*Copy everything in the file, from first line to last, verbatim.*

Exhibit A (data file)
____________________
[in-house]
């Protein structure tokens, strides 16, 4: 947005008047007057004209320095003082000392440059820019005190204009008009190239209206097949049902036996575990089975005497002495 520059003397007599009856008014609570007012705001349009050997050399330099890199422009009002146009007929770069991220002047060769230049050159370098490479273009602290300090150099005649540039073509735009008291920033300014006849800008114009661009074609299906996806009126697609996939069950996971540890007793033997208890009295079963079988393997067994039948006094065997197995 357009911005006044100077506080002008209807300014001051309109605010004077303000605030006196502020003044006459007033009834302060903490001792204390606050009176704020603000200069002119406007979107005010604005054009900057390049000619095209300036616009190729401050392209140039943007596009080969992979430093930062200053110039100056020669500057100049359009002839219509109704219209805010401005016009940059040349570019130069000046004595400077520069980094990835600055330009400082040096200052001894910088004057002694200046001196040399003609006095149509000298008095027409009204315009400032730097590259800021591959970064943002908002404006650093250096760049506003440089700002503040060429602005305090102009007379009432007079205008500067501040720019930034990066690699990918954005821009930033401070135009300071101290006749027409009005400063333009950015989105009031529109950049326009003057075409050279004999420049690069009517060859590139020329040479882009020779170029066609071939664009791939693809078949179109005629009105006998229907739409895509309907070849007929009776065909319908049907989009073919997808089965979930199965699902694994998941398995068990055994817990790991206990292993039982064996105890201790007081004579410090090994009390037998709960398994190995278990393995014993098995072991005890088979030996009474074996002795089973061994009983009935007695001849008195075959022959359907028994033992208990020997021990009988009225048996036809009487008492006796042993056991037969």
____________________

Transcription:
[in-house]
């Protein structure tokens, strides 16, 4: 947005008047007057004209320095003082000392440059820019005190204009008009190239209206097949049902036996575990089975005497002495 520059003397007599009856008014609570007012705001349009050997050399330099890199422009009002146009007929770069991220002047060769230049050159370098490479273009602290300090150099005649540039073509735009008291920033300014006849800008114009661009074609299906996806009126697609996939069950996971540890007793033997208890009295079963079988393997067994039948006094065997197995 357009911005006044100077506080002008209807300014001051309109605010004077303000605030006196502020003044006459007033009834302060903490001792204390606050009176704020603000200069002119406007979107005010604005054009900057390049000619095209300036616009190729401050392209140039943007596009080969992979430093930062200053110039100056020669500057100049359009002839219509109704219209805010401005016009940059040349570019130069000046004595400077520069980094990835600055330009400082040096200052001894910088004057002694200046001196040399003609006095149509000298008095027409009204315009400032730097590259800021591959970064943002908002404006650093250096760049506003440089700002503040060429602005305090102009007379009432007079205008500067501040720019930034990066690699990918954005821009930033401070135009300071101290006749027409009005400063333009950015989105009031529109950049326009003057075409050279004999420049690069009517060859590139020329040479882009020779170029066609071939664009791939693809078949179109005629009105006998229907739409895509309907070849007929009776065909319908049907989009073919997808089965979930199965699902694994998941398995068990055994817990790991206990292993039982064996105890201790007081004579410090090994009390037998709960398994190995278990393995014993098995072991005890088979030996009474074996002795089973061994009983009935007695001849008195075959022959359907028994033992208990020997021990009988009225048996036809009487008492006796042993056991037969």